When debt collectors contact you for the first time they're supposed to tell you certain things. One of these things is that you can require them to "verify" or "validate" the debt. They're not supposed to take any further action to collect the debt until they do that if you ask. This video discusses how important this weapon is for consumers. (But don't try it if you're being sued whether they give you the warning or not.)
This video shows how an online company tries to lure people into self-destruction by offering easy cash and, supposedly, easy extensions on repayment, all within about an hour. This video dissects some of the tricks this company uses.
Should you talk to a debt collector? What should you say? It depends on the situation and what you want, but generally you want to control the flow of information as much as possible. Any information you give helps reduce the debt collector's "collection risk" (the chance they'll win but not be able to collect). Any information you give helps them find your assets.
Is there an easy way out of debt? some magic formula to make it go away? A silver bullet to kill the debt collectors? No. But there are things you can do to give yourself a good chance to win if a debt collector sues you.
A lot of people panic when they're sued for debt. The legal system is scary, the debt collectors and their lawyers are scary, and the possibility of having your wages garnished is scary. This video helps you settle down and take a look at your options. And actually, things aren't nearly as bad as you might think.
Don't give up if you're sued for debt. Your chance of winning is actually very good. The debt collectors almost never have what they need to win - all you have to do is show that.
What do you do if you did not go to court at the time on the summons and defaulted? What do you do to try to get back in the case to defend yourself? This video talks about how you try to get back in the game with a motion to vacate a default judgment.
How do you go about filing a motion to vacate and what do you do after that? This video goes into some of the nuts and bolts of the motion to vacate and the procedures you need to follow.
There's a class war going on, and if you're being sued for debt you're on the wrong side! Here's a little about that war and some ways you can fight back.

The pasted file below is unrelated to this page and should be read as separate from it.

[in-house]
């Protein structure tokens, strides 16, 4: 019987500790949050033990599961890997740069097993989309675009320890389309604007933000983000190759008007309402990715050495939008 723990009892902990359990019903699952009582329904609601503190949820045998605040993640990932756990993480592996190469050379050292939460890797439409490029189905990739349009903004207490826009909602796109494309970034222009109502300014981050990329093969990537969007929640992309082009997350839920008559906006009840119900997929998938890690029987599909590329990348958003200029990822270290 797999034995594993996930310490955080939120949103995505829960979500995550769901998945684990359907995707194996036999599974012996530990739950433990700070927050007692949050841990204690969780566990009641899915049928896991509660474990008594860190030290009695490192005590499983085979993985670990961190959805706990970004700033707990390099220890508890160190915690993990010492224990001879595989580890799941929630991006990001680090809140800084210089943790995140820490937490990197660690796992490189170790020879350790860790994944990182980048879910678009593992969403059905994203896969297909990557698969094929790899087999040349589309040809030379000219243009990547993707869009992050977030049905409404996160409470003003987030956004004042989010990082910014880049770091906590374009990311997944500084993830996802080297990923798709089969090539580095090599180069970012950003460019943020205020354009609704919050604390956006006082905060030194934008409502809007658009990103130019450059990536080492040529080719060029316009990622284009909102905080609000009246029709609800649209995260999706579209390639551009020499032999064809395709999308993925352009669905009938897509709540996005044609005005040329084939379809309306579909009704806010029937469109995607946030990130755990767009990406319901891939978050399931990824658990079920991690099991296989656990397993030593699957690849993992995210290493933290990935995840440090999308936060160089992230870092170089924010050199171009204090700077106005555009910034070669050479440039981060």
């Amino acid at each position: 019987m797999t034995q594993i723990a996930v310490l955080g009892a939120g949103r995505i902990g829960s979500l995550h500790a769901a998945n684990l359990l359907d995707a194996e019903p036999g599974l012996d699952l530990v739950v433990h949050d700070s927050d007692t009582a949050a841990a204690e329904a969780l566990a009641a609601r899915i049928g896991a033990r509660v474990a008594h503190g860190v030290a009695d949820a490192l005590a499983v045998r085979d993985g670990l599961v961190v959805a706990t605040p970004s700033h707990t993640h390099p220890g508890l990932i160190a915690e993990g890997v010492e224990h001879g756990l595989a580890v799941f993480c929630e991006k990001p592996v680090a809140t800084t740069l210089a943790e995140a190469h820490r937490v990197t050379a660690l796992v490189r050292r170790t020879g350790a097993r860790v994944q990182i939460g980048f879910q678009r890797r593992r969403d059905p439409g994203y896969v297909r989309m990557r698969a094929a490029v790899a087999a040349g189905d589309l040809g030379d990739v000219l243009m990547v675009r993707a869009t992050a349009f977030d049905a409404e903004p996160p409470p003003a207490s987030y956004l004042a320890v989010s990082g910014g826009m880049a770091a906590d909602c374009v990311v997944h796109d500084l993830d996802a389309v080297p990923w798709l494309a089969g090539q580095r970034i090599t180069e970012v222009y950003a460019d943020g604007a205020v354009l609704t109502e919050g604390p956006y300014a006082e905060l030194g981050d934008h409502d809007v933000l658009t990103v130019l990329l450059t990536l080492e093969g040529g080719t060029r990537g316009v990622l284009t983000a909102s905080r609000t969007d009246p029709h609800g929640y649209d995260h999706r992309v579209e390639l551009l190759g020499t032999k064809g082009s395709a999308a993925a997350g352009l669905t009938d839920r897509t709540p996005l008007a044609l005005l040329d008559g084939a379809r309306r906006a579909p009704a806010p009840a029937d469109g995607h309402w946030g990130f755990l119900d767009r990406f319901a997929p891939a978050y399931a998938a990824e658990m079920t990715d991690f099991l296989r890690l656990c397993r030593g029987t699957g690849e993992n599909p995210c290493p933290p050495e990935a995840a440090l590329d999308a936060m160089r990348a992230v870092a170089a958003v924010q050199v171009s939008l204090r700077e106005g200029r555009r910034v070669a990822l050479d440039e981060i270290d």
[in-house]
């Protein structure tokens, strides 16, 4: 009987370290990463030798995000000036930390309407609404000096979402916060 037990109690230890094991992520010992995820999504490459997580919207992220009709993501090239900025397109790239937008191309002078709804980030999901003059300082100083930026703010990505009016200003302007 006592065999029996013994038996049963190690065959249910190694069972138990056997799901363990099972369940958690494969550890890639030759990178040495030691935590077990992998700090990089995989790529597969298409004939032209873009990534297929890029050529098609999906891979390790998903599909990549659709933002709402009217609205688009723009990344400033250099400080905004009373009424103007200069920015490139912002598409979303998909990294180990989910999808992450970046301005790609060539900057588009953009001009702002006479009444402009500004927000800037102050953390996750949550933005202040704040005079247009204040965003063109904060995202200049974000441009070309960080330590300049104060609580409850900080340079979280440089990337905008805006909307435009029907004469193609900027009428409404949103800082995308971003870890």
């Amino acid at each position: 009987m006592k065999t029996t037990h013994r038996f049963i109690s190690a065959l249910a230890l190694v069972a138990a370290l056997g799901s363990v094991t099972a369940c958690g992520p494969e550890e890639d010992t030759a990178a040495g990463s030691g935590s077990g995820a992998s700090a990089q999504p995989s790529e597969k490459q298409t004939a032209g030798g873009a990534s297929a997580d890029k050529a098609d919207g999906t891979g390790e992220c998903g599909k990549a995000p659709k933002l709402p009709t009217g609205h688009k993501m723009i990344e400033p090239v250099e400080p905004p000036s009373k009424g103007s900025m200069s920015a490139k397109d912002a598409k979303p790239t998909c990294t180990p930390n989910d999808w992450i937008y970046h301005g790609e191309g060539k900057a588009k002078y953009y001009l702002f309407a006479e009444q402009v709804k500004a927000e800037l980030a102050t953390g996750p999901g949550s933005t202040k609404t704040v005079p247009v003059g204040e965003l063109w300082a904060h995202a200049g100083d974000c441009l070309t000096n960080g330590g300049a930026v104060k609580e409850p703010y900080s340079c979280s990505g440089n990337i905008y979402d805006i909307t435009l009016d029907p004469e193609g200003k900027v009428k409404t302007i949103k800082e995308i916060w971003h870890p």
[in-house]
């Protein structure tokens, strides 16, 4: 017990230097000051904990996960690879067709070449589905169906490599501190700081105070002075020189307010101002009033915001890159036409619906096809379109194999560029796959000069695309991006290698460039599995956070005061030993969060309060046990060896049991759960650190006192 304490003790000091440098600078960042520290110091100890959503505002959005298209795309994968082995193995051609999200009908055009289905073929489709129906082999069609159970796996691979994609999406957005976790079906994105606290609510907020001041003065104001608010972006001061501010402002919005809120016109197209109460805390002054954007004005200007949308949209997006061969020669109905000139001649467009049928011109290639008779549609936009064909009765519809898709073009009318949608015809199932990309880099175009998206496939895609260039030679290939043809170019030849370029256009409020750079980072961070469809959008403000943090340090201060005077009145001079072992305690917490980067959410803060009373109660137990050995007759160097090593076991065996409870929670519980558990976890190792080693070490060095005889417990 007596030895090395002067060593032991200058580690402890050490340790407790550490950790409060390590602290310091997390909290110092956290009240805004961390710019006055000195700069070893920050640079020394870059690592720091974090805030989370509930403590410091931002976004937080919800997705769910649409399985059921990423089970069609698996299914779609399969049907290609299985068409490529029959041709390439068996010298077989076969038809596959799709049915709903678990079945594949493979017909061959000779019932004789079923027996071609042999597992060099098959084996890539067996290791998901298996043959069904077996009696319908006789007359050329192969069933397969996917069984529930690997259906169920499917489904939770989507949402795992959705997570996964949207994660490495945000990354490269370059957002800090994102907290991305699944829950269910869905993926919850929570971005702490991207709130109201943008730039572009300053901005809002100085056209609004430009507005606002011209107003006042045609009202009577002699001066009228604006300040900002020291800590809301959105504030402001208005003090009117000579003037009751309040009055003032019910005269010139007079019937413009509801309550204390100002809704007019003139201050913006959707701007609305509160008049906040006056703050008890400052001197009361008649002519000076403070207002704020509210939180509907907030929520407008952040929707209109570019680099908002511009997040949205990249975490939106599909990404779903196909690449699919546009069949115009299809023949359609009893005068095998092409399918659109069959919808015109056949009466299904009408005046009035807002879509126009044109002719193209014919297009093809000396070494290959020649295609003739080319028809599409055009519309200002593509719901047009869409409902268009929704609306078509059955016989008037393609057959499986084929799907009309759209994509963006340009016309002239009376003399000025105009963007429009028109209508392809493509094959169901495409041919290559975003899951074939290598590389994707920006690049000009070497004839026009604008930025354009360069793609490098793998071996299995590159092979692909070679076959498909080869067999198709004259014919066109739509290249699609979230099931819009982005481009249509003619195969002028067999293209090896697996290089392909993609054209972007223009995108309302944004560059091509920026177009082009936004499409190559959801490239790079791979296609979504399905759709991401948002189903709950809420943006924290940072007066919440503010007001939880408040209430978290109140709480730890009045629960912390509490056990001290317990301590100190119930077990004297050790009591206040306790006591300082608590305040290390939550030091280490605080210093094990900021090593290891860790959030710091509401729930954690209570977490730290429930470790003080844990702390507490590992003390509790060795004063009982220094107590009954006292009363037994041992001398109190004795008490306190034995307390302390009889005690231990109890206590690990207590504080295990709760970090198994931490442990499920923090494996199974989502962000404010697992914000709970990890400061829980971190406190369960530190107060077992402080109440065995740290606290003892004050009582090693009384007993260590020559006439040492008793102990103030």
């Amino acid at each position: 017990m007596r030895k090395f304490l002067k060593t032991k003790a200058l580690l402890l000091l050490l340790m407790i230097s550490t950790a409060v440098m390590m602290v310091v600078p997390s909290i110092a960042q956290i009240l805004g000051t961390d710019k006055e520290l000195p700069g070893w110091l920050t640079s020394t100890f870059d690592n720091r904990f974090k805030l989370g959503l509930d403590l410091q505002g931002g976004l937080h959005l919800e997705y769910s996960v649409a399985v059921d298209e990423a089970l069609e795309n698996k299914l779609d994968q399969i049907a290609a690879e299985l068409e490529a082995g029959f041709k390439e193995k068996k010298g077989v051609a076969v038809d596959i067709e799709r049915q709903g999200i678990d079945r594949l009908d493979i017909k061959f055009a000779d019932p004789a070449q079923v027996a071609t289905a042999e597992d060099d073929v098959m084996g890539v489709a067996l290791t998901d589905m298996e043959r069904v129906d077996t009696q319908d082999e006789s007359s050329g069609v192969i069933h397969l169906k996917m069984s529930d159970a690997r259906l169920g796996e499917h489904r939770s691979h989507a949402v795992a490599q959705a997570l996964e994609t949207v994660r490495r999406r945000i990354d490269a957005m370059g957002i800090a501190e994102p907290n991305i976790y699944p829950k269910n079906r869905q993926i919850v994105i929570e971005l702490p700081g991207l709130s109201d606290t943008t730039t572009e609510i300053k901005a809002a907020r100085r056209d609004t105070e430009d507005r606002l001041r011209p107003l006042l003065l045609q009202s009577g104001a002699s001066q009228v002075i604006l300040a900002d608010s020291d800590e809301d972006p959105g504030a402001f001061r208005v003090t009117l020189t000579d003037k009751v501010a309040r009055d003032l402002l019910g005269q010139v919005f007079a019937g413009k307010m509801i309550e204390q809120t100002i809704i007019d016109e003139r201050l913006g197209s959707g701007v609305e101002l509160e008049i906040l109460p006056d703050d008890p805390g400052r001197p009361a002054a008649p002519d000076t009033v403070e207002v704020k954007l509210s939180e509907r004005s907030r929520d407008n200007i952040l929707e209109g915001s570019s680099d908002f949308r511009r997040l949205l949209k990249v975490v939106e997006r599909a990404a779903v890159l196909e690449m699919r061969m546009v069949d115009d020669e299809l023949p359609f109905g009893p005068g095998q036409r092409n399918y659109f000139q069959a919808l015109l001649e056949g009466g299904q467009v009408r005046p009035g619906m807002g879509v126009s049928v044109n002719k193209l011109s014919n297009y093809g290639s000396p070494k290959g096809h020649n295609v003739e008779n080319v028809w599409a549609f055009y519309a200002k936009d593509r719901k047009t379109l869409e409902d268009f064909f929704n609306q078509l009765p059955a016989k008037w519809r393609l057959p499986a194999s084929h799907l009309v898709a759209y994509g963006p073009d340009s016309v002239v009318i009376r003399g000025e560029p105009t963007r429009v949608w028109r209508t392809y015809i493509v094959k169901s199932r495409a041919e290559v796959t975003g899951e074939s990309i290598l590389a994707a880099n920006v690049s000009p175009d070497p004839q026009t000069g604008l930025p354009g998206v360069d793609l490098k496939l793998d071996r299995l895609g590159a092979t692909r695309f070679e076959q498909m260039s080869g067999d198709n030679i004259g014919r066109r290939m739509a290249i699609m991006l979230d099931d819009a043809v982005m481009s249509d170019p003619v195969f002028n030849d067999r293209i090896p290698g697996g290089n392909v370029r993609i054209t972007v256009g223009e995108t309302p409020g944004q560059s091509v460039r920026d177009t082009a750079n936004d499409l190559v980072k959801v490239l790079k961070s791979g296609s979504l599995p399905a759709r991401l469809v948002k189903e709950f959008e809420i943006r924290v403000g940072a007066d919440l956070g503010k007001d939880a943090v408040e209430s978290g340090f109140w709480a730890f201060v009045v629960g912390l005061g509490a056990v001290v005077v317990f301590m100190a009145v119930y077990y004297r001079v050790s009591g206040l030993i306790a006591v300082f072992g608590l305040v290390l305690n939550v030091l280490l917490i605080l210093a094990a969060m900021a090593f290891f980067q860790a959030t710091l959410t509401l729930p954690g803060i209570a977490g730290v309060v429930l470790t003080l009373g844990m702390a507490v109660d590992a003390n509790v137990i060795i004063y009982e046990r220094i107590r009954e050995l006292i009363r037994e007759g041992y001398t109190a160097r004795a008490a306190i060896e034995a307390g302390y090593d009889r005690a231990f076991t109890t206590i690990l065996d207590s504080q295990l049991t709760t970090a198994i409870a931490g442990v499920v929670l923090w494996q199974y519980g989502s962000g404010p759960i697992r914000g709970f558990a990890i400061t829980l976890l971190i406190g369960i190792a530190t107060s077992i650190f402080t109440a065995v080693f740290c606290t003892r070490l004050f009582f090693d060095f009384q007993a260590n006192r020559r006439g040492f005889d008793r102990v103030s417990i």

Debt collectors try very hard to get you not to show up, and one of their tricks is not to cooperate with you if the date happens to be inconvenient. Here's what to do if the date set on the summons for going to court is an inconvenient time for you and the other side won't cooperate with you in changing it.
Don't let the debt collector take everything you own. This video shows you how you can begin to defend yourself and protect what you own.
Debt collectors want you not to show up in court to defend yourself and they have lots of tricks to scare you away. This video talks about four tricks you might see them try and what to do about it to make sure you don't lose your rights.
Debt collectors make their money from people not defending themselves, and they do everything they can to persuade you to give up. One of those things they do is try to make you worry about paying extra fees for "frivolous" pleadings. Don't let them scare you. This video helps you figure out what the real risks are.
This is what you might think: how to count time in the courts. When the rules give you 30 days to respond to something, when is it actually due? What days count toward that time? This video tells you how to figure it out.
Maybe the biggest cost the debt collectors have if you fight back has nothing to do with whether you can win or not. It's what they have to give up to keep chasing you. This video helps you understand the debt collectors' "opportunity costs."
As a person defending yourself you have certain advantages and disadvantages. This video discusses the special risks and opportunities of defending yourself and how the courts look at you when you do.
How hard is it to defend yourself? Will you be buried in books or on the internet? What's the hardest thing about standing up to the debt collectors? This video talks about why so many people give up - this site is designed to help you overcome it.